I was 29 when I was told I could no longer be the parish’s youth minister for budget reasons. The pastor wanted to keep me on board, but I would have to be their new director of religious education for 1,400 students. I would have left, but my wife was pregnant, so I took the job. It is not a glamorous field. But the people who do it for a living work really hard.
Here are a couple of things I have learned in my 16 years of working in youth formation that I believe can transform a religious education program.
Most of the effort we put in should not be directed toward kids but toward the adults: parents first and catechists second. They need to be evangelized. And there is a difference between evangelization and catechesis. The two support each other, but they are not the same thing. In catechesis, you encounter church teaching, but through evangelization, God meets you, you meet God, a relationship develops, you commit yourself and then you learn more about each other. It is not that parents and catechists are lazy about their faith; they just need formation, too.
We begin by communicating the Gospel. The Gospel speaks to their anxieties and their work. Systematic catechesis is important. It is essential. But it is not an end in itself. The value of systematic catechesis is experienced in the context of a lived, experienced faith. It should not feel like trivia.
Make religious education about evangelizing parents within the rhythm of a kid-based program. The Exodus, the Transfiguration and the Last Supper were shared experiences. They forged an identity and an indelible memory that stood when everything else fell apart. Regular family dinners or movie nights do that. So can religious education.
Serve families in their everyday needs and don’t just throw teaching at them. St. Paul was a tent-maker by trade. He started as being an excellent, trained Pharisee, but after his conversion, he realized it took more than throwing teaching at people to move their hearts. He first worked with people in their everyday lives and then shared the Gospel with them. Parents have needs, and people need the truth. People are more likely to be open to hearing the truth if they know you occasionally feed them and give them free babysitting.
What do I want them to know? What is the real goal? That God cares about their lives, that they can rely on God, that the sacraments work, and that this is Christ’s church. The programs I direct exist to make that real for them.
Criticism of what we do is in no short supply, but if you think that it can be done better, then do it better. If you think your grand ideas are being dismissed from the pastor or director of R.E., then humble yourself and become a “lowly” catechist. Make it your business to serve people in their messy lives.
Your classroom-based program is your parish’s single greatest opportunity to walk with young families as they struggle to integrate the sacramental life of the church into the rough-hewn contours of their lives. Some commentators lament the “carrot on a stick” mentality regarding sacraments. I don’t. Graduations, Sweet 16’s, first birthdays, Father’s Day—all of them can seem like empty greeting-card milestones rife with compulsory recognition and suspect motivations. But they don’t have to be, and most people don’t treat them that way. So what if someone comes into sacramental preparation like it is a token milestone? It is our job to make it meaningful. The church does not change the date of Christmas to throw those with different motivations off the scent. Routines can be sanctified.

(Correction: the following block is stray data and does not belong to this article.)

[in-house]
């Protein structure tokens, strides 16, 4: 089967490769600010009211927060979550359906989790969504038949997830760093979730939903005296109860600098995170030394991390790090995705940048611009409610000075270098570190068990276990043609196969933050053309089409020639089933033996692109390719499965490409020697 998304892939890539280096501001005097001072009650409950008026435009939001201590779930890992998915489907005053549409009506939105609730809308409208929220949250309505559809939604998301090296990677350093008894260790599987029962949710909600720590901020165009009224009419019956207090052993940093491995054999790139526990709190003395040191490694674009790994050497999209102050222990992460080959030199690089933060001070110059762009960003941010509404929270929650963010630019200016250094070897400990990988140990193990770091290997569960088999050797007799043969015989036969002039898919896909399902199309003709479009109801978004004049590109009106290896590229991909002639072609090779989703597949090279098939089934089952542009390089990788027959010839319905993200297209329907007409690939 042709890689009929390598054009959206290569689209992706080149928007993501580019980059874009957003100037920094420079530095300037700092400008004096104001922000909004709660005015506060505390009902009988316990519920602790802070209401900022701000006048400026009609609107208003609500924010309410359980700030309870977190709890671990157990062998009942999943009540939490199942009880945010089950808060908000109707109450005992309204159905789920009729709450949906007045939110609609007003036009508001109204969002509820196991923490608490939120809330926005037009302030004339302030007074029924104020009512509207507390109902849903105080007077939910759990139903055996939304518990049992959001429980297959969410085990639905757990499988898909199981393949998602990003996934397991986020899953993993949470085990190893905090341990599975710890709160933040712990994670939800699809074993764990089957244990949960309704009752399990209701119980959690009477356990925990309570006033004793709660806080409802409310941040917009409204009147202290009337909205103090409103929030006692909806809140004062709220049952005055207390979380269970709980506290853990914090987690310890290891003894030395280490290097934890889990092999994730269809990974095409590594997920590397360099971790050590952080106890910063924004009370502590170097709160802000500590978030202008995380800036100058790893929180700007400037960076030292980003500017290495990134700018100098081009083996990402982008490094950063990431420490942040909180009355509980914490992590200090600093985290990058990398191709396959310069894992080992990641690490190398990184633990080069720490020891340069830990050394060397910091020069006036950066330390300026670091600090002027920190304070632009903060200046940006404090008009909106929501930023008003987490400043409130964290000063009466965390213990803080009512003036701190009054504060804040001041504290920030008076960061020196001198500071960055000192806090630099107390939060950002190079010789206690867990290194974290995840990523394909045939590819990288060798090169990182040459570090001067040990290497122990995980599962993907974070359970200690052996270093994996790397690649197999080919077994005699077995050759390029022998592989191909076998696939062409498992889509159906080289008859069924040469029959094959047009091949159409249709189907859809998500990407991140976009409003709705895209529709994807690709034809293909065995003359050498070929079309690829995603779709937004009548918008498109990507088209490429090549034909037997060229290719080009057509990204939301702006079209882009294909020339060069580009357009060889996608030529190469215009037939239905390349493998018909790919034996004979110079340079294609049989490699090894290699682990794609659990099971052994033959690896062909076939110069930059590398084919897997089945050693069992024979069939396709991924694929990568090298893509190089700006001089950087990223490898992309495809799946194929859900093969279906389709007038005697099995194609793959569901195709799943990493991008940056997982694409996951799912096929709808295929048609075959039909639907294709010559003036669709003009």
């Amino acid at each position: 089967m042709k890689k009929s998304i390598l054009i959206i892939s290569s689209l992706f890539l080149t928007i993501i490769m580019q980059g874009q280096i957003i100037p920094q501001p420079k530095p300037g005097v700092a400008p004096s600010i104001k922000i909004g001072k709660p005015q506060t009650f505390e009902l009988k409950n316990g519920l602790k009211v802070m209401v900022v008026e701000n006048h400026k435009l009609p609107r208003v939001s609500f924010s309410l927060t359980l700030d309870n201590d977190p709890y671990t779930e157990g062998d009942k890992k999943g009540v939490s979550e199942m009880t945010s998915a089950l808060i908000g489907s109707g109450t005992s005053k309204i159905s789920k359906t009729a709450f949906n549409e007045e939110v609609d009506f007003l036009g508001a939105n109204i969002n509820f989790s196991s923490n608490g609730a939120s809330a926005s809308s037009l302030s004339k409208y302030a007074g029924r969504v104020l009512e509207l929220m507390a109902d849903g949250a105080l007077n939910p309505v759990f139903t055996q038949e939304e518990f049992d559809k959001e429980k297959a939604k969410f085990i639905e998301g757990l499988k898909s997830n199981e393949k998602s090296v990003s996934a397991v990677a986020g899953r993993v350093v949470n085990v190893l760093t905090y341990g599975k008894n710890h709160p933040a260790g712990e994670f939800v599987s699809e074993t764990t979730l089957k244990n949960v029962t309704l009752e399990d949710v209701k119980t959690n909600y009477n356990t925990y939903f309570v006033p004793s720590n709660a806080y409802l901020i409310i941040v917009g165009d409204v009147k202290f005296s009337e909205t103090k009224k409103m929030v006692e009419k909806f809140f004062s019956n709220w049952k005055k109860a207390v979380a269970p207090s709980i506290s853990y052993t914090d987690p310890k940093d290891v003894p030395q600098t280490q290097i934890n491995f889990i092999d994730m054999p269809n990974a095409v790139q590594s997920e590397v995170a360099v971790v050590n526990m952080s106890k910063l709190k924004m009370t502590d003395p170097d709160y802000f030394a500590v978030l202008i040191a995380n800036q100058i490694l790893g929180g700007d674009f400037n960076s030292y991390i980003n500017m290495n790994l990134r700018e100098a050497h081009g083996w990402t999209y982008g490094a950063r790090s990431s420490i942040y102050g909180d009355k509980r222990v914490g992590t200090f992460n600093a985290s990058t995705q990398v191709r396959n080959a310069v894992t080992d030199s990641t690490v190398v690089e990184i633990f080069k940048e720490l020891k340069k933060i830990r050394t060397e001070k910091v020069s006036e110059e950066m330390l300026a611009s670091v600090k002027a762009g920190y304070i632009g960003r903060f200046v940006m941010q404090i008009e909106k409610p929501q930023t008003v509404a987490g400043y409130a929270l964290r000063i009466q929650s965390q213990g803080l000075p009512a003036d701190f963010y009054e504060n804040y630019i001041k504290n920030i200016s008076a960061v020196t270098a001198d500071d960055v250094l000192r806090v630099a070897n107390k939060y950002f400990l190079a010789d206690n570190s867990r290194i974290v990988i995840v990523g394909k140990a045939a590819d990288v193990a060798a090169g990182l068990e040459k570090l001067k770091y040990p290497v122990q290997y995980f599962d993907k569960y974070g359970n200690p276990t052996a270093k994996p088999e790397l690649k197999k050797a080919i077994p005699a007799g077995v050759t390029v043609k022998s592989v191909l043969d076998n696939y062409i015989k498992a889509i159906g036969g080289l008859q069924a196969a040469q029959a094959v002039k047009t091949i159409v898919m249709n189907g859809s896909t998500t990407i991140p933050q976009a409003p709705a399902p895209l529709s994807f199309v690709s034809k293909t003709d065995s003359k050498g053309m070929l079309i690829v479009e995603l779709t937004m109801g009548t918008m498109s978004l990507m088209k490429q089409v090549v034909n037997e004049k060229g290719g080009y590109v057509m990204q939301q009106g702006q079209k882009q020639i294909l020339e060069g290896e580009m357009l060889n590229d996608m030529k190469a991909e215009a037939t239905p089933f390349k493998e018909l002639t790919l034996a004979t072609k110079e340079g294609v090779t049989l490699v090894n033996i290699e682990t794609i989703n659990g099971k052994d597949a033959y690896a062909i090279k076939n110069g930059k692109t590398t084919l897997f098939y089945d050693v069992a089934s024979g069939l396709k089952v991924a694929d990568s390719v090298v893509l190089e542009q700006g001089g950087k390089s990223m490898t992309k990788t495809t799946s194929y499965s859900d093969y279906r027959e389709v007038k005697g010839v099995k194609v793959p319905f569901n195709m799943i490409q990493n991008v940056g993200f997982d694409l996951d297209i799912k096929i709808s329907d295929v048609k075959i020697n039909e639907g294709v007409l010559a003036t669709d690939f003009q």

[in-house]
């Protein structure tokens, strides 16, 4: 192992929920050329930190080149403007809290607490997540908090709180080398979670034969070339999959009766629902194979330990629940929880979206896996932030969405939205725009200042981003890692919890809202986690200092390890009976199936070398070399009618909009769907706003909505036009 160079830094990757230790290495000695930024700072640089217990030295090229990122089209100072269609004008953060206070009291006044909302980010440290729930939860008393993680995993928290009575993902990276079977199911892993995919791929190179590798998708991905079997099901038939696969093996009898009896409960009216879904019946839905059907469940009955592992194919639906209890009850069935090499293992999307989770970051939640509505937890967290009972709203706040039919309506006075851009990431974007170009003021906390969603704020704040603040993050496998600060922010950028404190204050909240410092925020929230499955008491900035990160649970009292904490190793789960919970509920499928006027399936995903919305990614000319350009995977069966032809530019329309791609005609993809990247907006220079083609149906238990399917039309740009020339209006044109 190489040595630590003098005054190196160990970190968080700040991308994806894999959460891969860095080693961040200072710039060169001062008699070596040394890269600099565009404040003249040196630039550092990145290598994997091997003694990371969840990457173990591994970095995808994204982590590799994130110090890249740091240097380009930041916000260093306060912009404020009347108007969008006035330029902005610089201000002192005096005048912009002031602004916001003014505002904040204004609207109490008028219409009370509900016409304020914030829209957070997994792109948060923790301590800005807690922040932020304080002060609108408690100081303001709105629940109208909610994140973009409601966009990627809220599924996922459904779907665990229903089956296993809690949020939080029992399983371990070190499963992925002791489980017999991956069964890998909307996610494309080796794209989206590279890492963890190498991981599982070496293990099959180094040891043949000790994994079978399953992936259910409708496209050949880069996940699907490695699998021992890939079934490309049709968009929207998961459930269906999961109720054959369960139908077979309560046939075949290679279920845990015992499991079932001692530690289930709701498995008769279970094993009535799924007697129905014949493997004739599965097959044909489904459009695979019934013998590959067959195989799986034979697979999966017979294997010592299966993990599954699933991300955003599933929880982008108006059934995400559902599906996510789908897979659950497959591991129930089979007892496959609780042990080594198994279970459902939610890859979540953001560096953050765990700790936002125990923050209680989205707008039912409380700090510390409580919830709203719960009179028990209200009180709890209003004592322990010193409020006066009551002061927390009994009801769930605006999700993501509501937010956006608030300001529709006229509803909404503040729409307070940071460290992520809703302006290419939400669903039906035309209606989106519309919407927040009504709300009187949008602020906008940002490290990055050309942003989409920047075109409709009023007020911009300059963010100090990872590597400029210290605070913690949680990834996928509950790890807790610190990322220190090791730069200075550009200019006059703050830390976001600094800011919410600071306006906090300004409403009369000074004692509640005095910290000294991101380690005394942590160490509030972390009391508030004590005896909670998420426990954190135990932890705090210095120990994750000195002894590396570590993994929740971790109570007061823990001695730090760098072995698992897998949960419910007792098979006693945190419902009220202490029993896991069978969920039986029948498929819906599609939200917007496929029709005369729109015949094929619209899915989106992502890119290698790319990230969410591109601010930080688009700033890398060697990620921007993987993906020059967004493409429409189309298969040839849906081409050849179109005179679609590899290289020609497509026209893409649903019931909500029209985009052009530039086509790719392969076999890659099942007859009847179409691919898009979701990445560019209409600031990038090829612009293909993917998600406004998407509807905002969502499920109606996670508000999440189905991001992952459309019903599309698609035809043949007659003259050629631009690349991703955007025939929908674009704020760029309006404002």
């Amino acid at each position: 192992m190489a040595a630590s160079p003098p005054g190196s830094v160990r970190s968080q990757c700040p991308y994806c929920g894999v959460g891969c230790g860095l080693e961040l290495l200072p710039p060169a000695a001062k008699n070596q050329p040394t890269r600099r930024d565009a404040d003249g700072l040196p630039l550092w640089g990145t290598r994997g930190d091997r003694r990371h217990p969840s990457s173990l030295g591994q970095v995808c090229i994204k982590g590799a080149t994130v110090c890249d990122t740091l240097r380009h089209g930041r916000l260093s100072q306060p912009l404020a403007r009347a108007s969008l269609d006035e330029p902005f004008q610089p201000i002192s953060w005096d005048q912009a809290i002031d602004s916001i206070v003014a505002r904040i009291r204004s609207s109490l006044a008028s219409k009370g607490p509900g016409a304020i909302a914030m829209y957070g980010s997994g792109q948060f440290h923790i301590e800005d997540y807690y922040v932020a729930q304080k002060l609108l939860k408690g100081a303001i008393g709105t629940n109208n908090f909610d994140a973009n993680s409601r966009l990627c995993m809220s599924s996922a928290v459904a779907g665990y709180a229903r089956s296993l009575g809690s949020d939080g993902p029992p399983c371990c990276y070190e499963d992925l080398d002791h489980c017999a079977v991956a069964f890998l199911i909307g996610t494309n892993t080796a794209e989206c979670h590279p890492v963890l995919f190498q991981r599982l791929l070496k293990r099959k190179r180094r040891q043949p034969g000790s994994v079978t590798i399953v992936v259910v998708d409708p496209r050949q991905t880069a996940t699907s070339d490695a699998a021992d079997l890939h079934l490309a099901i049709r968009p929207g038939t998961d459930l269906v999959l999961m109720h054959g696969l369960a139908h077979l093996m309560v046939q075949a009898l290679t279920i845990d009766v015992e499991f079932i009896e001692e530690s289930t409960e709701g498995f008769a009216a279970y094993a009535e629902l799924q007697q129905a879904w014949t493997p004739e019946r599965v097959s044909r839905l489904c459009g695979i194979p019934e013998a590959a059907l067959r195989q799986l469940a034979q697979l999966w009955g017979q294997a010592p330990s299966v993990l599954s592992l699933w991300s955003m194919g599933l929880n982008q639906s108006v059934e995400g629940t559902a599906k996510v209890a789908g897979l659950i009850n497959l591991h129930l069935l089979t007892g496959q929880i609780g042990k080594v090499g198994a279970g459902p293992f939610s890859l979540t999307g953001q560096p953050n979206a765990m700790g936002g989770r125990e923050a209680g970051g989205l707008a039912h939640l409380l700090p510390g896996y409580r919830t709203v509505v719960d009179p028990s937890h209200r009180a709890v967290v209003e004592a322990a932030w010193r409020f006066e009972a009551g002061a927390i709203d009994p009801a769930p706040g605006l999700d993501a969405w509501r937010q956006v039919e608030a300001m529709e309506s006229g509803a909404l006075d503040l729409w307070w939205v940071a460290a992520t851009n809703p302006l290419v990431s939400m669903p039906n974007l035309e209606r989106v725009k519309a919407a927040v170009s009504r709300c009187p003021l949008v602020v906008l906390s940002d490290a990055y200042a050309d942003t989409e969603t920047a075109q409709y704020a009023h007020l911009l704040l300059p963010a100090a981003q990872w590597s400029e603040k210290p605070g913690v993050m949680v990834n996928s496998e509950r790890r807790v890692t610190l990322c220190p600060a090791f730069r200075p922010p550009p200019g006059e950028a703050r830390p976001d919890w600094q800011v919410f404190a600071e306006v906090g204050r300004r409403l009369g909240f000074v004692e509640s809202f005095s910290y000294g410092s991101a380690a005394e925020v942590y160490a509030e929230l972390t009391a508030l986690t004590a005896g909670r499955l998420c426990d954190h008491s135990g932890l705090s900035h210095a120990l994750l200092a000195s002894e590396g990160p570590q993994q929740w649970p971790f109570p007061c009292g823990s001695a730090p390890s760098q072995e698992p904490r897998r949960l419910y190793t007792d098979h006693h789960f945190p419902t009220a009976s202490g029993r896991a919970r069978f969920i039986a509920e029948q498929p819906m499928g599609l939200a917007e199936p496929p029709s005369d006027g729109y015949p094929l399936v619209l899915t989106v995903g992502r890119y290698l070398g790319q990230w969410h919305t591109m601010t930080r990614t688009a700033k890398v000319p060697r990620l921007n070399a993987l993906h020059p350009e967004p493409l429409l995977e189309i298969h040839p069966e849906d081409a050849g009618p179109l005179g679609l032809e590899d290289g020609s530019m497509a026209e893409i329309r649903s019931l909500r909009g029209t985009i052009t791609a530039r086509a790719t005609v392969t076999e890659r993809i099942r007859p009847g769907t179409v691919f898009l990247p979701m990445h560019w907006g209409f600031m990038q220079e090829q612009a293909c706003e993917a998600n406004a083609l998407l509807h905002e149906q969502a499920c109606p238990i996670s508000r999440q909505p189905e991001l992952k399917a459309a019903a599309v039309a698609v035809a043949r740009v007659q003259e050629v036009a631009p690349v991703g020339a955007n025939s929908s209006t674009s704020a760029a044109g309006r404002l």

Lastly, it might seem fair to criticize dioceses and parishes for not getting the memo. A lot of criticisms begin with “The church really needs to…” or “The church needs to stop…”
That is silly talk. The Catholic Church might seem like some huge powerful structure with parish priests at the ready, eagerly waiting to receive the latest dictates from Rome. But the reality is this: Parish staffs are made up of way too few people who are trying their best with their limited resources. The same position might be salaried in one parish, part-time in another and volunteer in another. The average parish has to play the role of a support-group hub, food pantry, nursery school, community center, sewing circle, caseworker and a million other things that you would not think happens at a church but does.
The Catholic Church might seem like some huge powerful structure with parish priests at the ready, eagerly waiting to receive the latest dictates from Rome. But the reality is this: Parish staffs are made up of way too few people who are trying their best with their limited resources.
Diocesan offices are comprised of people with thankless jobs and who are often criticized without ever being met. They keep safe environment standards consistent; offer guidance to impossibly diverse parish situations; assist in the legal and administrative quagmires of running large, loosely networked, semi-autonomous community centers; and mobilize large charitable initiatives. They do more than anyone can expect.
But they exist to serve the parishes. The parishes exist to serve the people. They can only serve the people with often impossibly few resources if people step up and make the sacrifice of their time, their gifts, their presence and especially their commitment to serve the Gospel.